Judith Stevens-Long, PhD, currently serves as Malcolm Knowles Chair for Adult Development and Learning in the PhD program in the School of Leadership Studies at Fielding Graduate Institute. She has been a professor and administrator in higher education for over 30 years. She taught at California State University for 20 years before moving to the University of Washington as founding faculty at the first branch of UW in Tacoma where she helped build an interdisciplinary undergraduate program in Liberal Studies.
In 1993, Dr. Stevens-Long came to Fielding as the Associate Dean for Student Development. In 1995, she became the Director of the Master’s degree in Organizational Design and Effectiveness, an innovative internet based program that formed the basis for the current masters’ degrees in Organizational Management and Organization Design at Fielding. She also served as Associate Dean for Curriculum and Program Development in the PhD program. She retired in 2018 but continues to work for Fielding in an advisory capacity.
Dr. Stevens-Long has extensive experience as an organizational consultant as well as a professor and administrator. She has specialized in communication and team-building and has worked with professionals in the fields of law, medicine and university education. She specialized in developing services for non-profit professional organizations in Washington.
She has published numerous books and articles in adult development, including the best-selling text, Adult Life, first published by Mayfield publishing in 1979 and now in its fourth edition. She is currently researching the relationship between graduate education and cognitive, emotional and behavioral change in adulthood. Her publications include work on grand theory in human development, personality and ego-development; the assessment of graduate education; the design of virtual educational environments; and the relationship between religion and human development in Western culture. Her recent work delves into old age, dying and bereavement. Her newest book, titled Living Well, Dying Well, was co-written with Dohrea Bardell, PhD (2018, Fielding Press.)
Industry Expertise (3)
Areas of Expertise (11)
Outstanding Professor (personal)
University of Washington, Tacoma, 1993
University of California: PhD, Degree 1971
UCLA: MA, Degree 1968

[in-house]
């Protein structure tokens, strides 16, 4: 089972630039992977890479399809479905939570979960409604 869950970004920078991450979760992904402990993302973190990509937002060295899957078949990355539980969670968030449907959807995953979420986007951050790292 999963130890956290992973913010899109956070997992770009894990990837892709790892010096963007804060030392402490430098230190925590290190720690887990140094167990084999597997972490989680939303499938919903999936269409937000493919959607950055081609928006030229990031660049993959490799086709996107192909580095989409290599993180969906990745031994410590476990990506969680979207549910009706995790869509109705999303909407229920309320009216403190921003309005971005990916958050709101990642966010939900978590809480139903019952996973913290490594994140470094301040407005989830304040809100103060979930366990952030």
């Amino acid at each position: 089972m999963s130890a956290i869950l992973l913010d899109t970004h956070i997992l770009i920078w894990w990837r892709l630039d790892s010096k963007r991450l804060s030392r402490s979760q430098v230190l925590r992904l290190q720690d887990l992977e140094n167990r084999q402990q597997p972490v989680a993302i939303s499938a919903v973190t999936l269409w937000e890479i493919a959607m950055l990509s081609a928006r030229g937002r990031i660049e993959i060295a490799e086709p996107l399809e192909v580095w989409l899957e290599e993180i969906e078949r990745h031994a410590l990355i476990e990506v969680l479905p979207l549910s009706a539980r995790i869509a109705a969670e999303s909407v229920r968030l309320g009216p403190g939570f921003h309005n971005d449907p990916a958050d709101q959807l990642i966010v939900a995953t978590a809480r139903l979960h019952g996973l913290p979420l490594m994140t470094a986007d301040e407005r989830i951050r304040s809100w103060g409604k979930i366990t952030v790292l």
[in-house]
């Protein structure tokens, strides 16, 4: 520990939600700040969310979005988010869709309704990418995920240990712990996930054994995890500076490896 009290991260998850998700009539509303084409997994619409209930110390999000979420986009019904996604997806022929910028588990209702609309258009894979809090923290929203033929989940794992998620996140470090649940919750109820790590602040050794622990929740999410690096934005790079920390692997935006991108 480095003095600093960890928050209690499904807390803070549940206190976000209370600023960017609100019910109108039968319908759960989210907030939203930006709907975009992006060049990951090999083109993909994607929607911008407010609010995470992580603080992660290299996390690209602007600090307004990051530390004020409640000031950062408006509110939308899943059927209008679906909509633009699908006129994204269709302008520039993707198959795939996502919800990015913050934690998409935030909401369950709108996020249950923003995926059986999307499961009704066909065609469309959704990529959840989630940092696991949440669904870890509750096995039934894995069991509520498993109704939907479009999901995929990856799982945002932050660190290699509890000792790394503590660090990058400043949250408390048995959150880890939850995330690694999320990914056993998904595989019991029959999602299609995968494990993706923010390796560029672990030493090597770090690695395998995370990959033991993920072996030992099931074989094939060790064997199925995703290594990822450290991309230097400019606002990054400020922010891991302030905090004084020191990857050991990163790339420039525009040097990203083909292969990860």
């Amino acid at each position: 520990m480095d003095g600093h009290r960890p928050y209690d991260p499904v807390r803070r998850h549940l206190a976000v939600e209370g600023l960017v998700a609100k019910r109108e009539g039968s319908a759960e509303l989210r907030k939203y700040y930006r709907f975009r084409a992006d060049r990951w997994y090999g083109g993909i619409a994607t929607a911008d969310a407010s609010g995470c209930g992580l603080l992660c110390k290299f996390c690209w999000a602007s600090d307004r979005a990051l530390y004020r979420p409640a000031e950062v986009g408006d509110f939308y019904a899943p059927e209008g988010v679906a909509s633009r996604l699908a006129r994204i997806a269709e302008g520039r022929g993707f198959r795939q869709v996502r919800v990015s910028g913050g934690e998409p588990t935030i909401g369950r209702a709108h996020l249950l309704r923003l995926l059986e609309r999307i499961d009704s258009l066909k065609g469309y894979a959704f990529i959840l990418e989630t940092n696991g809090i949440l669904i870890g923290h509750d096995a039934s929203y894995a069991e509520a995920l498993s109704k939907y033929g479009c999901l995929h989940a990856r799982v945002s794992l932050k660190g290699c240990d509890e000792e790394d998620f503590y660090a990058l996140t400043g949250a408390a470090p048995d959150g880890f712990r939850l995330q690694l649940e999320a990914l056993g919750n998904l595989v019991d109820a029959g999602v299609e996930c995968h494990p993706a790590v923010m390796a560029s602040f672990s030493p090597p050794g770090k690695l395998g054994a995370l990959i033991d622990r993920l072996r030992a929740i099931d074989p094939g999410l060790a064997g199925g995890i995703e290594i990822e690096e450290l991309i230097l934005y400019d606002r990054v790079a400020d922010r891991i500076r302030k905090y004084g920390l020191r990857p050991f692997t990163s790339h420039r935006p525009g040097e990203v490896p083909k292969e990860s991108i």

UCLA: BA, Psychology 1966
- Society for Research in Adult Development (co-chair)
Stevens-Long, Judy and Bardell, Dohrea
(2018) Attitudes to death and dying are changing in the United States. Today, we are living longer, yet with the acute awareness that what we do now will affect our remaining time. Prompted by a big push from baby boomers, our society is moving towards a culture that provides a greater array of positive choices in the final phase of our lives. This should inspire all of us to find new ways to create joy and comfort until the very last moment of life.
(2012) Adult Education Quarterly 62(2) 180 –198 © 2012 American Association for Adult and Continuing Education Reprints and permission: http://www. sagepub.com/journalsPermissions.nav DOI: 10.1177/0741713611402046 http://aeq.sagepub.com Passionate Scholars: Transformative Learning in Doctoral Education Judith Stevens-Long1, Steven A. Schapiro1, and Charles McClintock1 Abstract This article explores the relationships among student-centered doctoral study for scholar-practitioners, adult development, and transformative learning. Keywords transformative learning, adult development, doctoral education In this research study, we describe a project that explores an expanded conceptualiza-tion of doctoral education that is grounded in an integrative perspective on adult development and on four major strands of transformative learning theory. We start from the premise that a new covenant is needed between society and doctoral educa-tion. We need to balance the hyperspecialization typical of graduate curricula with broader societal needs as well as the personal and professional development paths of graduate students (Carnegie Foundation for the Advancement of Teaching , 2003).
(2011) The Postconventional Personality, p.221-234.